Museum of Jewish history opens in Poland
Oct. 28, 2014
WARSAW, Poland (AP) — The presidents of Poland and Israel on Tuesday joined Holocaust survivors for the formal opening of a multimedia museum that tells the 1,000-year history of Jewish life in Poland.
Israeli President Reuven Rivlin, on his first foreign trip as president, and Polish President Bronislaw Komorowski attended the open-air ceremony at the neighboring monument that honors fighters of the 1943 Warsaw Ghetto Uprising.
Speaking in Hebrew, Rivlin said he came as the 10th president of Israel and a son of builders of the State of Israel.
"When you are a Jew, even if you were not born in Poland, the very name 'Poland' stirs up trembling and longing in your heart," Rivlin said.
"This country has become a place of creating the spirit of the Jewish nation and - alas! - also the largest Jewish cemetery. Here, the Jewish town (shtetl) was born and here it was also dying. It was dying, locked in ghettos but never ceasing to fight until it was murdered by German Nazis."
Komorowski said he believes the museum will help remove untruths and distortions in the way that Poles and Jews see each other, and thus contribute to building new relations between the two nations whose life and cultures were intertwined for centuries.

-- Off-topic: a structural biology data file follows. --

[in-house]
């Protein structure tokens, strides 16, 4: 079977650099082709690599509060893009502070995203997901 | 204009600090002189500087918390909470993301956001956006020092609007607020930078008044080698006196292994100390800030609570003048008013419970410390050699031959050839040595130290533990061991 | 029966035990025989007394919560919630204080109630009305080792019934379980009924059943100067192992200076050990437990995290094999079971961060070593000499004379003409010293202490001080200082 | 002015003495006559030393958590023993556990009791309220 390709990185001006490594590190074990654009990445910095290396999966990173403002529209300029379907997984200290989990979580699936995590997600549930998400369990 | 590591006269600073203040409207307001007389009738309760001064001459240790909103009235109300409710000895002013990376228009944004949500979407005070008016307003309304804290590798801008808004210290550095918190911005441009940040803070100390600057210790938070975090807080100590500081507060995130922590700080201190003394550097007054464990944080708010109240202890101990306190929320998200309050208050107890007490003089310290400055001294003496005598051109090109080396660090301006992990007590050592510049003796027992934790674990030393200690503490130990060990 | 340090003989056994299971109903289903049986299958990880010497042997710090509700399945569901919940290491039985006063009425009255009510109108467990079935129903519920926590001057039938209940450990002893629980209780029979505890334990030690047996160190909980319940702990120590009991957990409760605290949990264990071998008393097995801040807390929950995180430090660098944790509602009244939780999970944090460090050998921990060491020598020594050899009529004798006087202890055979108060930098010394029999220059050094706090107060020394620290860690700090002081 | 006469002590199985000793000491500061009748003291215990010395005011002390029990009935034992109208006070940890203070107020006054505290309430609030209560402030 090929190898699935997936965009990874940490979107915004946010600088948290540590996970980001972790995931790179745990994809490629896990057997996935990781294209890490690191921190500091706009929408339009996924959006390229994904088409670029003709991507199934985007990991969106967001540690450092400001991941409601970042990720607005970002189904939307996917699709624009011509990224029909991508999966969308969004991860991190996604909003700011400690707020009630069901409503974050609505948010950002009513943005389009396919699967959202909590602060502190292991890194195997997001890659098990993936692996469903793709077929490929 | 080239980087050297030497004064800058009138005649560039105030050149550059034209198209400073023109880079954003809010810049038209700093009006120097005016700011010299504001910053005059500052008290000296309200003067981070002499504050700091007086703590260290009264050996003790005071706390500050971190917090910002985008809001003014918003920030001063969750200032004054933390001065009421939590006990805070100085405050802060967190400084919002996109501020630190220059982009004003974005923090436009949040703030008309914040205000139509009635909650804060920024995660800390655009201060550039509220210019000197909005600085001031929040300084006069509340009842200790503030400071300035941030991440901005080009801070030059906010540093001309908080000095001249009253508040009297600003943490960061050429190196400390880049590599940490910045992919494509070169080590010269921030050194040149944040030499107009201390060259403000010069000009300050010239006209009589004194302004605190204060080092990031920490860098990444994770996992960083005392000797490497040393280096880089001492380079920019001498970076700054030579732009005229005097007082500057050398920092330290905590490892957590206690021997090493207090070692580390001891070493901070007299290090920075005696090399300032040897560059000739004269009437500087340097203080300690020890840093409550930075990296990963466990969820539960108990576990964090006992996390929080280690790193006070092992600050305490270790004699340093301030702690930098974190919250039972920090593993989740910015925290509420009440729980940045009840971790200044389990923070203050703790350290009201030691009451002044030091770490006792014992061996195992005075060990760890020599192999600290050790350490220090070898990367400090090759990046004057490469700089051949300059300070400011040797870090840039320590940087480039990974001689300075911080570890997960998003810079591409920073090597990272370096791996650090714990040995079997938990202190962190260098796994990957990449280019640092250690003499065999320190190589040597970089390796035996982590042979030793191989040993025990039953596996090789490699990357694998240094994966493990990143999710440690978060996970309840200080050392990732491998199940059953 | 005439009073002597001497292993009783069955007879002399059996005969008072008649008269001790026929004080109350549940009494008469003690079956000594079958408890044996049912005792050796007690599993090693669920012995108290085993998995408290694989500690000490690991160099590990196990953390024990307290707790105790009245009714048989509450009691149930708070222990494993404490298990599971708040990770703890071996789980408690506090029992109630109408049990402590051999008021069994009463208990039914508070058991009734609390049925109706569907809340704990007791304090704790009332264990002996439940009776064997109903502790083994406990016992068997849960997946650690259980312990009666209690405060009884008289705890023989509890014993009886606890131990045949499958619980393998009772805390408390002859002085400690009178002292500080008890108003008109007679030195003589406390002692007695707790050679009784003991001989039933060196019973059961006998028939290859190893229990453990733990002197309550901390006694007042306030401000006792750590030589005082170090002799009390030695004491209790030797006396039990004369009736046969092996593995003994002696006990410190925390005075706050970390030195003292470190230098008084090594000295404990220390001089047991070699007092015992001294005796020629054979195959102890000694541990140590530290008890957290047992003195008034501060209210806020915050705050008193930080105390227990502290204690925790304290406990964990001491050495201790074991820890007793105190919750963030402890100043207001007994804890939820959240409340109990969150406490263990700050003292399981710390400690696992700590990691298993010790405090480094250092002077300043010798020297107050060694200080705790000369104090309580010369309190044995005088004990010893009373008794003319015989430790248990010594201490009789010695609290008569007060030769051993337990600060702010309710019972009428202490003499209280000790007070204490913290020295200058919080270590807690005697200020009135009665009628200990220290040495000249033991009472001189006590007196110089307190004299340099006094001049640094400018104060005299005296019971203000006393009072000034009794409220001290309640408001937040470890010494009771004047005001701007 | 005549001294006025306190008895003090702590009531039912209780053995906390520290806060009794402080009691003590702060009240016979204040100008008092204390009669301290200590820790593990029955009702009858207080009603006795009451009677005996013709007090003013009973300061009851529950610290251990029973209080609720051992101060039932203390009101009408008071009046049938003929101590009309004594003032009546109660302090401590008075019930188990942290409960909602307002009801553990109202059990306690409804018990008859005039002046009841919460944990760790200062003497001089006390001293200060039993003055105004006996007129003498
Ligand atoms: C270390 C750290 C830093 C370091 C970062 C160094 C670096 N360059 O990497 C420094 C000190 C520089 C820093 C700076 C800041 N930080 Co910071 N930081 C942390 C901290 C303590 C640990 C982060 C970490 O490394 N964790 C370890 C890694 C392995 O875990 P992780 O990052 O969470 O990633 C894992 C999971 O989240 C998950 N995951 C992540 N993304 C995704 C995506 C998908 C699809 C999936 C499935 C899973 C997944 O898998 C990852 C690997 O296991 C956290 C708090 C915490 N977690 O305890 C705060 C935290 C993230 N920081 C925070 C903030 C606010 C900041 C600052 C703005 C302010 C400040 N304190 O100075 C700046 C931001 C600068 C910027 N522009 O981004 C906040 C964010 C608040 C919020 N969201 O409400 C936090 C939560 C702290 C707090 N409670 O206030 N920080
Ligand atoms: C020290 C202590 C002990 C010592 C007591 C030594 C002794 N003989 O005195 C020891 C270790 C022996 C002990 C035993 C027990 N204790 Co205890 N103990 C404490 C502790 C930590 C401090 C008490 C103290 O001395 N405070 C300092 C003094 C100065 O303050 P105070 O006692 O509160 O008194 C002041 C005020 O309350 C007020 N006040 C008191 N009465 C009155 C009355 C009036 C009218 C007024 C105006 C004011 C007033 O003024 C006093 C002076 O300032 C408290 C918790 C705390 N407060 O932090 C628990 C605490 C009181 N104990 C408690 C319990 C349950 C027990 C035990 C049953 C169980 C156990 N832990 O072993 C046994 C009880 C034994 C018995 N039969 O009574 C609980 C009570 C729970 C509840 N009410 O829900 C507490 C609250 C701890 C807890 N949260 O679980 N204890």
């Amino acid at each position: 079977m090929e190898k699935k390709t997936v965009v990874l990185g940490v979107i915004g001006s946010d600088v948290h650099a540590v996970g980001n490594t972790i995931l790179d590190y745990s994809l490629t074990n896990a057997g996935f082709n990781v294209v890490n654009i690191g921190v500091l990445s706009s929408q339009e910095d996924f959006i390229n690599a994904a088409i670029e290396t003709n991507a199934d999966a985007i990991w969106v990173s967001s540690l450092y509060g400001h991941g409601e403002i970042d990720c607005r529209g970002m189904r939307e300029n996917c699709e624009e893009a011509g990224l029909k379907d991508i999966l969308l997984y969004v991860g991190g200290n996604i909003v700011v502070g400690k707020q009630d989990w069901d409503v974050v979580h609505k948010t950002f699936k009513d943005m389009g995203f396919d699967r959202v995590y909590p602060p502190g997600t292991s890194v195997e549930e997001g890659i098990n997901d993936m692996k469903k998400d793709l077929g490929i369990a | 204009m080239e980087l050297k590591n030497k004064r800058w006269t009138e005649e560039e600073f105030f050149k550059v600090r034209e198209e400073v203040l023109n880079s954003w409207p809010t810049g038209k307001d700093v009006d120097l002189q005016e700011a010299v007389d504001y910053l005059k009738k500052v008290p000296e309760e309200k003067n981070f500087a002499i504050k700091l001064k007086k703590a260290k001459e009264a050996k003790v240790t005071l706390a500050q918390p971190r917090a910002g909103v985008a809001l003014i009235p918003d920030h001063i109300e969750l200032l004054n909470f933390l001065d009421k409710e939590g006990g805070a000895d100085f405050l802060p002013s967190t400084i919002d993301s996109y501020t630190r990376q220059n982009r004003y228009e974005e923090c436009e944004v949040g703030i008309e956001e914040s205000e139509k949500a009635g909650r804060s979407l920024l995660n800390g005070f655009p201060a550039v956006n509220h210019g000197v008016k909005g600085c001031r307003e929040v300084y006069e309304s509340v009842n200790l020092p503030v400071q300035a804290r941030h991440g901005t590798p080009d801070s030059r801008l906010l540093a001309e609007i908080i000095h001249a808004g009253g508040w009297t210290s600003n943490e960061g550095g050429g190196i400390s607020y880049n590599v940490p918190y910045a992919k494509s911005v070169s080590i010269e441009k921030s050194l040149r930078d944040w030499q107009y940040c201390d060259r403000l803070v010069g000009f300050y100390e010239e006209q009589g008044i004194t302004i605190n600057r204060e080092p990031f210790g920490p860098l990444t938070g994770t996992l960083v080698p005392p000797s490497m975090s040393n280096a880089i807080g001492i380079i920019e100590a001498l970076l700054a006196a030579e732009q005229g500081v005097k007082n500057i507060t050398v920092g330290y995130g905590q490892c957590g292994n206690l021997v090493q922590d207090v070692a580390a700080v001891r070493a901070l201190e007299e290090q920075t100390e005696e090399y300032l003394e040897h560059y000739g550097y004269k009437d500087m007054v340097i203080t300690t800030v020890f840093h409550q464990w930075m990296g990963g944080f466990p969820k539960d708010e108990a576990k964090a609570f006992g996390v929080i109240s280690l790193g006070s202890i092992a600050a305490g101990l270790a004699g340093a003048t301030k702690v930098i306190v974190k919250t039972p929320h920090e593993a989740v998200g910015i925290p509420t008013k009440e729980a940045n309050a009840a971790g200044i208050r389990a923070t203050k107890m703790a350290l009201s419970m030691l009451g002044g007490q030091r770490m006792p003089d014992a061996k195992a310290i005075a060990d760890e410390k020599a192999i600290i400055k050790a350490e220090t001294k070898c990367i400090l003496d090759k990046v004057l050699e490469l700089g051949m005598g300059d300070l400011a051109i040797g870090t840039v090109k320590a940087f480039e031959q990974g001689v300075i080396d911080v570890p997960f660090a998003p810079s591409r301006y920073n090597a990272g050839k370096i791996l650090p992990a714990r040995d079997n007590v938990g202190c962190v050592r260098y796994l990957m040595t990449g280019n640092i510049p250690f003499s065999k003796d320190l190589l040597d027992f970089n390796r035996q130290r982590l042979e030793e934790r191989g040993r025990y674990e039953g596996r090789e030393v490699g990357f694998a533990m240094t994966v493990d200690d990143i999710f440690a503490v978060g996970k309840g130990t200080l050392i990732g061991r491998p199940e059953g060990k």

The POLIN Museum of the History of Polish Jews was built at what was the center of the Warsaw Ghetto. It uses documents, murals, touch screens and building reconstructions to show the richness of Poland's Jewish culture, which was wiped out in the Holocaust.
First plans for the museum were made in 1995, under Poland's young democracy that made it possible to discuss and remember events that were taboo under decades of communism following World War II.
A striking modern glass-and-concrete form, it was financed from private donations and from the Warsaw budget.